Van Galbraith was no ordinary mortal. To begin with, he did not know the meaning of the word “fear”; trepidation was simply not in his vocabulary. We first met 40 years ago, when he drove me up into the Swiss mountains to Bill Buckley’s domain in Rougemont. Unfamiliar with driving on icy, snowbound roads, he bounced off the snow banks between road and precipice at least six times — without betraying the least sense of alarm. I recognized then that this was no ordinary man, and we became fast friends for the rest of his days.
He headed my very short list of people I would have “gone into the jungle with.” Maybe he should not have got us there in the first place, but you felt you could always rely on him to get you out — and it would have been fun. Apart from his courage, not least through years of fighting cancer, his great assets were his unquenchable optimism, and a formidable sense of humor (often Rabelaisian). He could be, and often was, the funniest raconteur you could ever meet; perhaps because of that droll, button-like nose (gained apparently in American football) one began to laugh with him almost before he ended the story.
Van suffered tragedies in his life, such as the death of their beloved five-year old daughter Julie, here in England, and his long illness must have caused him more pain and physical diminution than any of us could ever quite grasp. Yet he never “winced nor cried aloud” — in the words of W. E. Henley — or gave way to despond. To me, as a Brit, he was — on one level — always the epitome of the “All -American Boy.” When he took up skiing, those many years ago, he charged at the snow as if it was the opposing football line, crashing through fences and into monumental holes. Gradually he became the most graceful and accomplished — and, of course, fearless — of skiers. He was even more competent as a sailor; we skied and sailed together, over many years and in many seas, where it was always a joy to be with him — and the wonderful Bootsie, his beloved wife.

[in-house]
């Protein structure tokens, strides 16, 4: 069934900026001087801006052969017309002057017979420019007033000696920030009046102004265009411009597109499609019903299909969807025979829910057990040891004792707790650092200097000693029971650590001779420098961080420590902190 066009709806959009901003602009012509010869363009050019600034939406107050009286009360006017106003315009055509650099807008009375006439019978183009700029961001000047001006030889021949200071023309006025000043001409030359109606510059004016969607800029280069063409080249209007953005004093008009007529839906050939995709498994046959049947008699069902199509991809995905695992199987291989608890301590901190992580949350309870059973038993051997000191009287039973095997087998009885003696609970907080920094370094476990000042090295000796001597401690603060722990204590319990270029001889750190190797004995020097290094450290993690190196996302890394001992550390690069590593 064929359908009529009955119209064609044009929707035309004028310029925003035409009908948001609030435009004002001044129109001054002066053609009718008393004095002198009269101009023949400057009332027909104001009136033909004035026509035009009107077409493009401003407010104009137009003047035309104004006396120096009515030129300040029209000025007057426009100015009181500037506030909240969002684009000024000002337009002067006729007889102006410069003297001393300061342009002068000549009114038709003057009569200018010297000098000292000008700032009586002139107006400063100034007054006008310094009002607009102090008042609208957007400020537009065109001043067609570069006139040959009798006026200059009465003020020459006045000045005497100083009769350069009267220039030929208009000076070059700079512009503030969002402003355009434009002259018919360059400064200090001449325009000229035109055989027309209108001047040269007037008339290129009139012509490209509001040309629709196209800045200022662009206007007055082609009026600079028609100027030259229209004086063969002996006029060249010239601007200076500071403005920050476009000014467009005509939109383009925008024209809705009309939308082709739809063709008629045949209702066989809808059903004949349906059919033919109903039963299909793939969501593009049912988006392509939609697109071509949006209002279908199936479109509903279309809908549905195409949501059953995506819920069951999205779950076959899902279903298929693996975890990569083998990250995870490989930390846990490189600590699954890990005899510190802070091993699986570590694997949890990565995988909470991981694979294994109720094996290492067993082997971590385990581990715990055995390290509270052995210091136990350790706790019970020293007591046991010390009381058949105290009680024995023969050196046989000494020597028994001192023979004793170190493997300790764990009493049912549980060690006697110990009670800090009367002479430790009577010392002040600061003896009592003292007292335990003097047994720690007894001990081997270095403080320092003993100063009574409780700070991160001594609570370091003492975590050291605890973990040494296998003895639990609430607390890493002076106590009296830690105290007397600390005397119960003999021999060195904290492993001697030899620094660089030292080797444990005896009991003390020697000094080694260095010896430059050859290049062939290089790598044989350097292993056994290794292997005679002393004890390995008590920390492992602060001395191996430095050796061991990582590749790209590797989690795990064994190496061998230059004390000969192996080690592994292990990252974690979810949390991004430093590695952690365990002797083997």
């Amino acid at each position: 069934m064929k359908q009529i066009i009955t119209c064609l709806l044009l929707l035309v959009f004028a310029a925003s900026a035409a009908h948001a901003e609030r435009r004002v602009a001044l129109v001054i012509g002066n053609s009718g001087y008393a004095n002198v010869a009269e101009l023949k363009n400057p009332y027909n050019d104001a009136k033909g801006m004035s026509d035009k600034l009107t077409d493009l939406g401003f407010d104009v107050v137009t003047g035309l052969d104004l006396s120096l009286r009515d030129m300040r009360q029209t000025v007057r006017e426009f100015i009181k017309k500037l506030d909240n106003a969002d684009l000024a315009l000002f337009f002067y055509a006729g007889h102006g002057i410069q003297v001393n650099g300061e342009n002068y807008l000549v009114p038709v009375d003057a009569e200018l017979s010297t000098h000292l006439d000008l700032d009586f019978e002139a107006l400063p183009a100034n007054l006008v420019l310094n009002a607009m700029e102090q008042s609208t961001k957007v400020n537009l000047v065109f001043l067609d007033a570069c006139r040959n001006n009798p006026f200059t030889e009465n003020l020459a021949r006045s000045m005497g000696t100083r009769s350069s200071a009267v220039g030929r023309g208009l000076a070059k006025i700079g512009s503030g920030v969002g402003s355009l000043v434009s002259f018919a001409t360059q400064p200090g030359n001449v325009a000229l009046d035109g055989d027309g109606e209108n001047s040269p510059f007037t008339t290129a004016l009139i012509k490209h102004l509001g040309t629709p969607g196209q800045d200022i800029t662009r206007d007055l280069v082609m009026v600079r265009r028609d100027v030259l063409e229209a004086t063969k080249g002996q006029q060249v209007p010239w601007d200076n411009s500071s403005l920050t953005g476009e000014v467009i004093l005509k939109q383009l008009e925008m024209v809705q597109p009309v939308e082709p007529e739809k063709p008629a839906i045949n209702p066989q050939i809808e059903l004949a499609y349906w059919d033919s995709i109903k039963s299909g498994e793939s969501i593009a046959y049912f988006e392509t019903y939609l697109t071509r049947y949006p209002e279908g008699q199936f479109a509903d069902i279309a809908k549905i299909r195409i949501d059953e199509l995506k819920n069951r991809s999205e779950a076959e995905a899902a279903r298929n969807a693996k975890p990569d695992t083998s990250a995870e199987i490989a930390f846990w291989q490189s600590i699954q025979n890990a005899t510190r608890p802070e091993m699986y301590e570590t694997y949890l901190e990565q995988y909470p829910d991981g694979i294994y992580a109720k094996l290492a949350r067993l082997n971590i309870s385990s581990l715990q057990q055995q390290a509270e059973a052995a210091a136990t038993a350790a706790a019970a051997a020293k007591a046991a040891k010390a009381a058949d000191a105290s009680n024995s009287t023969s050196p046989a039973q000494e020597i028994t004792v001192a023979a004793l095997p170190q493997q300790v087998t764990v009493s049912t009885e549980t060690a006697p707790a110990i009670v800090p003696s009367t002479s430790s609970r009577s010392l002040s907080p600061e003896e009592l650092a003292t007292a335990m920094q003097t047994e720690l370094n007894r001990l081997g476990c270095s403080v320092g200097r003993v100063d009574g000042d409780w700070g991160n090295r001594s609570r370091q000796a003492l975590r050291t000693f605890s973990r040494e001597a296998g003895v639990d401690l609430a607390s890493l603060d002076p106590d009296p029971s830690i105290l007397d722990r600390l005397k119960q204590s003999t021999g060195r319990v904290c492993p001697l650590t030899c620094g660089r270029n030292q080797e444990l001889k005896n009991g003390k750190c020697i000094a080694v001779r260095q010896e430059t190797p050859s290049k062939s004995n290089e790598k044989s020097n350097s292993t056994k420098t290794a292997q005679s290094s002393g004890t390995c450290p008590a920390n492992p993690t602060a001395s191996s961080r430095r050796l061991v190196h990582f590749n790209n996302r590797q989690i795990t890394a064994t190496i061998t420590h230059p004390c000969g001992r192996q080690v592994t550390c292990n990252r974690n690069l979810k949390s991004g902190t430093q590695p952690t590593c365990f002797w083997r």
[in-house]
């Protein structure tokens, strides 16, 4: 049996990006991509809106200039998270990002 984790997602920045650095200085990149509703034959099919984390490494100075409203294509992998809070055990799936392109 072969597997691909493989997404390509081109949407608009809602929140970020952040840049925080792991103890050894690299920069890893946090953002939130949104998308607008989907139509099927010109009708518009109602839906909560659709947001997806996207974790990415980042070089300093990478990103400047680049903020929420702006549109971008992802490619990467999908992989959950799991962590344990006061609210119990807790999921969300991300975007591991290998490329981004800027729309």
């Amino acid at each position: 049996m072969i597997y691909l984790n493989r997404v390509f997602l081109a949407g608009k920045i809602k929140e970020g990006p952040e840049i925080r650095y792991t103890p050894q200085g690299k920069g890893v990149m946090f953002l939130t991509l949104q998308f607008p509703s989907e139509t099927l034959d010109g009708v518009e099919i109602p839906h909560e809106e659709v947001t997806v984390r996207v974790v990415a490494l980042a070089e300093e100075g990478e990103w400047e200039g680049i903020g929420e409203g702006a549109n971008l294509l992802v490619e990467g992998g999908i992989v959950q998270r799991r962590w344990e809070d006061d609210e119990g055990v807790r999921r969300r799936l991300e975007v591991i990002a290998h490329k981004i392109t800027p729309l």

But there was much more to Van. He had an acute mind, and total political dedication to what he construed the Right Way (invariably spelled with a capital R.). We disagreed powerfully on many issues, notably — in recent years — on the Middle East. But never once did he lose his temper in argument; nor did he ever lose that unquenchable optimism, day by day, that it was “all going to be alright.” We were going to come out of the jungle in one piece.
As Reagan’s ambassador in Paris (where we saw him often, and where Bootsie, with her artistry, transformed the embassy into a place of charm and joy) Van distinguished himself more by force of personality, possibly, than by diplomatic craft. He told President Mitterrand — in his excellent French — exactly what he thought of his “Commie” ministers; so much so that it took ten years for him to receive the statutory Légion d’Honneur — from Chirac. When it did come, as a lifelong Francophile, Van wore it with pride — and a smile.
Van was a great father; all my three daughters adored him — not least for that Rabelaisian sense of humor. To be with him and Bootsie there was never a dull moment. She surely paralleled him as an out-of-the-ordinary human being (Bootsie must have been the only American ambassadress also to be simultaneously into tap dancing, physics, and UFOs), and sustained him lovingly through all the last tough years.
Somebody once described Van, Bill Buckley, and myself as “the Three Musketeers.” It flatters me far too much; yet I rejoice in it hugely. Sheelin, and I, will miss him horribly — but no one will miss him more than Bill. However long his death had seemed inevitable, it leaves a gaping hole in our world. And what a courageous, uncomplaining battle he fought against the depredations of cancer! It was surely a total reflection of the man.
W. E. Henley
OUT of the night that covers me,
Black as the pit from pole to pole,
I thank whatever gods may be
For my unconquerable soul.
In the fell clutch of circumstance
I have not winced nor cried aloud.
Under the bludgeonings of chance
My head is bloody, but unbow’d.
Beyond this place of wrath and tears
Looms but the Horror of the shade,
And yet the menace of the years
Finds and shall find me unafraid.
It matters not how strait the gate,
How charged with punishments the scroll,
I am the master of my fate:
I am the captain of my soul.
— Alistair Horne is author of A Savage War of Peace: Algeria 1954-1962, among other books.